“Rojo the Indian boy
Loves all the animals in The Woods...”
Like most kids, I had an alter ego when I was young. His name was Rojo and he was an Indian boy. He ran thru The Woods, singing that song, loving nature and relishing the freedom of being an Indian and young boy in Massapequa, Long Island, a suburban Indian village, near the shopping mall. The Woods was only a few trees in a small field behind a school yard, that replaced the old potato fiends, but it was Rojo’s world.
I may have made Rojo up or I may have seen him on a black and white TV but I ran around the only woods near my house, jumping over logs and streams, clubbing trees in vicious battles or throwing sticks at imaginary enemies, saving the day for my family and tribe.
One day Rojo threw a big stick at a small bird on the ground and killed it. He spent the rest of the day crying and burying the bird and resolved then to be a friend of all the animals in the Woods. When he went home for his nap his mom asked him what he was crying about he just shook his head silently. He thought she wouldn't understand.
Late one night after bringing home, in a bucket, a few fish Rojo had caught in a pond, he went out to inspect his fish friends and one was belly up and the other did not look so good. He woke his mom up and got her to drive him and his fish back to the pond to set them free, no questions asked. She understood. She was Rojo's mom.
Rojo also had an imaginary, invincible companion dog - Woody. There were dog prints ensconced in our driveway, placed by a stray dog when the concrete was freshly poured and he saw them as proof that Woody was there, he was real and he was invisible. They jumped the fence behind the house together every day and ran wildly, nilly-willy thru the Woods with no shirt on, in his PF Flyer moccasins.
One day Rojo woke up and there was an elephant tied to a tree in The Woods. When he and Woody jumped the fence to investigate there were horses and goats, lambs and livestock milling around among tents and machinery, rides and games, concession stands and a food court. The circus had come to town. Rojo was willing to share The Woods for a week with all these animals and people but he was glad when they left and he had his sanctuary back.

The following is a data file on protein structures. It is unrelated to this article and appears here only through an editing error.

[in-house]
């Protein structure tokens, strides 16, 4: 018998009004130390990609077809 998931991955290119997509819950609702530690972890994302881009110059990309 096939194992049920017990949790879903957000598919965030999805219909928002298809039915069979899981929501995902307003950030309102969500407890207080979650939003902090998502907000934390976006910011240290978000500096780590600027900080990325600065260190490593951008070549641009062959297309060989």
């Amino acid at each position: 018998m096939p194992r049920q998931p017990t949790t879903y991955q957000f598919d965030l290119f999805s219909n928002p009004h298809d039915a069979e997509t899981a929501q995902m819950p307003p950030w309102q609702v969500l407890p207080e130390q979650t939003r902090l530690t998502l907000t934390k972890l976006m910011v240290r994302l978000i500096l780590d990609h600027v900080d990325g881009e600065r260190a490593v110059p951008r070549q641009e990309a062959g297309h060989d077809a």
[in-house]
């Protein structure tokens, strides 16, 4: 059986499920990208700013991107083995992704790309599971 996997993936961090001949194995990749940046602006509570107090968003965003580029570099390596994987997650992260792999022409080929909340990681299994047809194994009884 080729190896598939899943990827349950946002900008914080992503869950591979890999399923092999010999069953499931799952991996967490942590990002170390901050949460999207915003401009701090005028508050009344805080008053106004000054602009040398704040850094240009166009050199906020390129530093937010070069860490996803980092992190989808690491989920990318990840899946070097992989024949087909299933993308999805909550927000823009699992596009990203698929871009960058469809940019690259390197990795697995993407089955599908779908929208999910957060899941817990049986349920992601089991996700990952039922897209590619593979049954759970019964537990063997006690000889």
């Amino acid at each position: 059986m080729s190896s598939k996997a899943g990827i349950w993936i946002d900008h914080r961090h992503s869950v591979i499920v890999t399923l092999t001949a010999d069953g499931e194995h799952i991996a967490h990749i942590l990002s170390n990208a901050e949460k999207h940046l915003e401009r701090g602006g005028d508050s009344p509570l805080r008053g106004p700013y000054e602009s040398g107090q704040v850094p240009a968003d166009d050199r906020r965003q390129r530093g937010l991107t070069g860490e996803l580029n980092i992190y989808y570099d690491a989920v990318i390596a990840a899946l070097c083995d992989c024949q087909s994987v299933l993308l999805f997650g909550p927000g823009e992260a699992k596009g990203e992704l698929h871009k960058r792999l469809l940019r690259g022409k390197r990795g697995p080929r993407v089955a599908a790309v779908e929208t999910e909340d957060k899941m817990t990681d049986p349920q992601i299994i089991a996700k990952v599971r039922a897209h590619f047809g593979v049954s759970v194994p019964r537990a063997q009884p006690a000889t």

This clump of trees was big enough for Rojo, for a time, and since he was not allowed to cross the street yet, the Woods was his home. He would spend hours laying in the grass with Woody under Eisenhower skies, by a Kerouac stream, looking up at the clouds and making animals out of the patterns or wondering if the kids in China were looking at the same clouds. In the spring he frolicked in the mud under the budding lime green leaves. In the fall Rojo would play in big piles of colored leaves and in the grey winter wind he would track animals and build a snow fort for protection, warmth and napping.
Then one day, several big yellow machines that looked like dinosaurs came and started digging up The Woods. They knocked down the trees and dug a big hole. Then they filled the hole with foundations and big sprawling concrete buildings. They paved the parking lot and put up a big neon sign and christened the new strip mall Massapequa Park. Rojo wept wordlessly and retreated into himself.
Every day my mom would tie my shoes and ask me what I was going to do on such a glorious, sunny day. Play, I would say. Then one day my mom taught me to tie my own shoes, easy as pie but the tide had somehow shifted. Then my dad taught me how to cross the street (look both ways, twice) and my world expanded beyond my backyard and The Woods. Rojo was forgotten.
Eventually all the fields went away, all the lots were filled in with more sprawl and progress, all The Woods were razed for something new and necessary. All the roads got bigger and busier. All the people got busy and bustled around like ants. I did too.
Soon I was going to school, riding a bike, making new friends. In fifth grade I got a job delivering newspapers, by seventh grade I discovered girls. Soon I was going to prep school in the city in a jacket and tie. Then it was designer colleges far from home and then a huge road trip out west to start my own life with a job, a trophy home and a family of my own.
One day I was hiking in the snow in the woods near my new home and I just started, inexplicitly, running, delicately, dynamically, effortlessly, joyfully, up and down and all around. I jumped over logs and rocks and threw sticks at big trees and rocks. I was energized by nature, the sunshine, the wind, the snow, the cold climate and my surroundings, my freedom and just the fun of being young and healthy and alive. I was feeling my inner Rojo again and I loved it. I found myself doing it more and more often to keep my life in balance, for my sanity and for my own real sense of self.
I consequently structured my life to maximize my inner Rojo; to ski and ride and hike outside in the hills as much as possible, to simplify my needs and desires and find pleasure in just getting out and about, to treat people and animals with kindness and to revel in nature, preserving and protecting it. I still spend a lot of time in my back yard; the woods of the West, the slopes of the Rocky Mountains and the deserts of the Colorado Plateau, channeling my inner Rojo.